And finally let's get to the issue of length. The Academy and viewers keep complaining that the show is too long. So acceptance speeches were cut to 30 seconds unless you are Jack Nicholson (nobody gives him the hook). In recent years they also cut out having the honorary award winners come out. Clips have been cut to a minimum. Yet still the show runs long. Maybe that's because they refuse to cut the things that really need to be cut: musical numbers and banter. The musical numbers, like this year's Cirque De Soleil, have nothing to do with the movies. They are like some useless old vestige from the old MGM musical days.
Continuing to give out a Best Song award only encourages studios, and especially animated films, to ram a musical moment into a film even if it has no business being there. If we eliminate this category we will shorten the show's running time, and reduce the number of stupid songs we have to sit through in theaters. This year only two songs were nominated so instead of singling the two, we got a totally unrelated musical number from Cirque de Soleil. We also got Billy Crystal singing the Best Pic nominees. If all the music were cut we'd get back an easy 15 minutes of our lives.
Although the one small pleasure I got this year from the Best Song category was that Bret McKenzie won for "The Muppets." He was one of the comic geniuses behind cable's "Flight of the Conchords."
While "live" moments like acceptance speeches have been almost eliminated, there are plenty of self-congratulatory montages. There was a whole section praising "Precious." That could have easily been cut. Again it only existed so white males in the industry could go on camera to show that they too care for poor black women. How about just giving some black women jobs in Hollywood where they can start creating some films that genuinely reflect their point of view?
In another montage, this one about great/favorite films, Reese Witherspoon admits -- of her own free will -- that "Overboard" is her favorite film. Well if she is typical of the voting membership, no wonder so much crap gets nominated and wins. How embarrassing. Not for her, she can like whatever she wants, but for the Academy that wants us to take them seriously.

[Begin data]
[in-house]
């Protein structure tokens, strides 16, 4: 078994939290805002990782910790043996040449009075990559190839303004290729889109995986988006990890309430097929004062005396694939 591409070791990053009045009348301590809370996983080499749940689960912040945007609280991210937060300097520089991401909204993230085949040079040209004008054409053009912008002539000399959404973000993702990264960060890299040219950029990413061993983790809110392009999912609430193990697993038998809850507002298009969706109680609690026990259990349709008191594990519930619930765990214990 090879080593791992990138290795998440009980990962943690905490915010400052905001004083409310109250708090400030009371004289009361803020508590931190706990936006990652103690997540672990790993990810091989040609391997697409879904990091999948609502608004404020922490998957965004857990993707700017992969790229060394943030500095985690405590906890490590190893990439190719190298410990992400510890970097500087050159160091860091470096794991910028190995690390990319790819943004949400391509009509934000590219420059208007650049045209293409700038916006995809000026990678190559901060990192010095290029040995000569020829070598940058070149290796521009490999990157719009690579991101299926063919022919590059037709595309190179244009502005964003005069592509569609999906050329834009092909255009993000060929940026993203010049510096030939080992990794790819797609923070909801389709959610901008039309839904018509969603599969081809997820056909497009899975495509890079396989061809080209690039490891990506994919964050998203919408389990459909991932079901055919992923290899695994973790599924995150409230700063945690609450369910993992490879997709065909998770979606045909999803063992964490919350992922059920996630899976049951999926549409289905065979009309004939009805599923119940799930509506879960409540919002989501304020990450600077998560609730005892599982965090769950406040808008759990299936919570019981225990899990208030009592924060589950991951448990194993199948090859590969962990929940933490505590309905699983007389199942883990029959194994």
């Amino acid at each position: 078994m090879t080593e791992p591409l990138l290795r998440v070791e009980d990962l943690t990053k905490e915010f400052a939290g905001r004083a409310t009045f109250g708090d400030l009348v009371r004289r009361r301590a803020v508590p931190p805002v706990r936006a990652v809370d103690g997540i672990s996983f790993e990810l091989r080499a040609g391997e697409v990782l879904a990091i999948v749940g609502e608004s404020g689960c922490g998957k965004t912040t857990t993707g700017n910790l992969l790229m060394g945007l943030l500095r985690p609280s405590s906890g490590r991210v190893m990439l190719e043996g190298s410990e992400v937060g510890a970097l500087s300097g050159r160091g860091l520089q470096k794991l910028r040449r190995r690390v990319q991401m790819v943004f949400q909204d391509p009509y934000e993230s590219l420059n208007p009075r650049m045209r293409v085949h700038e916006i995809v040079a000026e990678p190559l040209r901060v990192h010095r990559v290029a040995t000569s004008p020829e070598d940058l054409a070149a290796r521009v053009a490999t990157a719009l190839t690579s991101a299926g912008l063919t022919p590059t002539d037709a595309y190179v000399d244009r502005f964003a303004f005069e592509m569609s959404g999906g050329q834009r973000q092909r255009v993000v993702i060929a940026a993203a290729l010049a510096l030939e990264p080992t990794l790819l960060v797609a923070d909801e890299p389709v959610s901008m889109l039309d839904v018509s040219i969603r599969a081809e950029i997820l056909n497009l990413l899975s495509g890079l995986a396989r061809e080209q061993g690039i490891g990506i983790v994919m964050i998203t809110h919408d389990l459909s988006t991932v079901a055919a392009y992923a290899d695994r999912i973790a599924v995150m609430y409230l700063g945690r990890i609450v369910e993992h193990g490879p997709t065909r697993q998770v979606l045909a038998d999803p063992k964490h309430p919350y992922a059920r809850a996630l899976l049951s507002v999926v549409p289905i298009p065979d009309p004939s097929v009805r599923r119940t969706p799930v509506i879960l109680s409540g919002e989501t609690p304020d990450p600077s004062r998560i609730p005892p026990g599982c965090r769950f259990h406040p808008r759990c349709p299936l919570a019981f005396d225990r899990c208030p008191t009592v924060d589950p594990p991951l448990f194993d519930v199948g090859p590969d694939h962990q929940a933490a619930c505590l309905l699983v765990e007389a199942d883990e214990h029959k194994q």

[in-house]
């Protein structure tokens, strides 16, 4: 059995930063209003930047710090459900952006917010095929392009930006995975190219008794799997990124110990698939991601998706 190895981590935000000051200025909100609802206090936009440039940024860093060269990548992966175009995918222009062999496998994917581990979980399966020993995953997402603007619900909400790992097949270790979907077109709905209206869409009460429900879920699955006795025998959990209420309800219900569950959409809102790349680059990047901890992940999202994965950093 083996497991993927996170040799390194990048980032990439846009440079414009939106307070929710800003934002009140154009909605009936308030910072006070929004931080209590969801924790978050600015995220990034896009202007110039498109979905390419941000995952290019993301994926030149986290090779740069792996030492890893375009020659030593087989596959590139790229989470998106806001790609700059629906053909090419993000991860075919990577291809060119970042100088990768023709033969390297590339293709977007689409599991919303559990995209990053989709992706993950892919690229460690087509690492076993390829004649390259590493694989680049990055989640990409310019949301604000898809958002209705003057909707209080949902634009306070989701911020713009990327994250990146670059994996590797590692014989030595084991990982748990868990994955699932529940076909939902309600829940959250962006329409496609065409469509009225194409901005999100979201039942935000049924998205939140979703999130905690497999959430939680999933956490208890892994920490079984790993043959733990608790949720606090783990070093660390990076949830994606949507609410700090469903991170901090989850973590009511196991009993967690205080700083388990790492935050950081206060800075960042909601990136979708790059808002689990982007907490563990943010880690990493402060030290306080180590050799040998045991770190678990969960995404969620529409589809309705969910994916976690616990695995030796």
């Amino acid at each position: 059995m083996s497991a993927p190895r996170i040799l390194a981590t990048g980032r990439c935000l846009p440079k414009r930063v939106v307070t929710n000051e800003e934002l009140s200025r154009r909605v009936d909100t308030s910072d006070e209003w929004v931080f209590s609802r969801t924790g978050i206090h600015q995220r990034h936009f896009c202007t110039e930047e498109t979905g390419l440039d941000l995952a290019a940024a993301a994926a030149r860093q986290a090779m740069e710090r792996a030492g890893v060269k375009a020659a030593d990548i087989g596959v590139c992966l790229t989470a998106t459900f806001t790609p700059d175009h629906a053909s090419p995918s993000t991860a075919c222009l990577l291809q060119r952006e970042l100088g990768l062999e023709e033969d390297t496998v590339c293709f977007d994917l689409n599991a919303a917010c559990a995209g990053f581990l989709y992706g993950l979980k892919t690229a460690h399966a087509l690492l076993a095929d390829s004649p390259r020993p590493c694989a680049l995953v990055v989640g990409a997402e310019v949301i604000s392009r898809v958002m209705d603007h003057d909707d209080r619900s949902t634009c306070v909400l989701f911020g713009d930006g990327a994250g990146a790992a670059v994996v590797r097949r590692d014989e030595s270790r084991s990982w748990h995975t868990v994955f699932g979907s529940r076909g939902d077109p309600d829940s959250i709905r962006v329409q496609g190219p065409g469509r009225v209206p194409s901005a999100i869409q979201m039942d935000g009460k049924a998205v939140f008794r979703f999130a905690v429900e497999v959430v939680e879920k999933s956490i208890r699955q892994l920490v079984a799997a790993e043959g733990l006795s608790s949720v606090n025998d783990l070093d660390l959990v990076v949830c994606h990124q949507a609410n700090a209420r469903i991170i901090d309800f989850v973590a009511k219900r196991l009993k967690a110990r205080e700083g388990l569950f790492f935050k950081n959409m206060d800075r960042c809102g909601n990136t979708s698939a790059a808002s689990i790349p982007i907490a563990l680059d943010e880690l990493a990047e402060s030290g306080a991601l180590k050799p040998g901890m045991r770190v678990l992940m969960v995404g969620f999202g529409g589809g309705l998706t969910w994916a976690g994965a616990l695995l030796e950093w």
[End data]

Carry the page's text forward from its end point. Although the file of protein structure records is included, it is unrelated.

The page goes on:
Then there was the tearful montage of all the people who passed away last year. Well, all the people Hollywood saw fit to include like a marketing research dude but no Tura Satana. How the heck can they ignore a cult icon like Tura Satana and include a marketing research guy and Whitney Huston (who was really more a part of the music than film industry). That was criminal oversight. Plus give us a moment to savor the talent of these people. I mean Elizabeth Taylor deserves a few sound up lines.
Ultimately the thing to remember about the Oscars is that they are industry awards given by Hollywood to itself. It started with Mary Pickford having voters over to her home for tea and then winning a Best Actress Award. It hasn't change much since then. It's like awards at work: the people who really do the best job rarely get recognized and it's more about who's popular and who brings in the most money.
This year's awards, though, managed to overlook great work in its nominations and then managed to pick some of the least deserving winners from that limited pool. And as if to add salt to the wound, there were montages of past winners further proving how with hindsight the best films don't usually win. Remember "Ordinary People" beat "Raging Bull," Cher has an Oscar but Richard Burton doesn't, and cinematographer Gordon Willis (who shot "The Godfathers" and Woody Allen's best films) received a mere 2 nominations and no awards.
The Oscars are a rather silly affair and could be taken more lightly if they didn't actually impact films. Some foreign films and documentaries may not receive a U.S. release if they fail to garner a nomination or award that can render them in a distributor's eyes as "marketable." And the Academy's voting membership reflects the white male bias in the industry (a fact that oddly seemed to surprise a colleague of mine), which is probably responsible for the rather homogenized products we keep getting.
An awards show should be about the work and the winners. Let's have a simple show, no presenters bantering, some lovely clips from the best films, and more than a moment for the winners to really enjoy the spotlight.
And a few images to leave you with:
To view PDF documents, Download Acrobat Reader.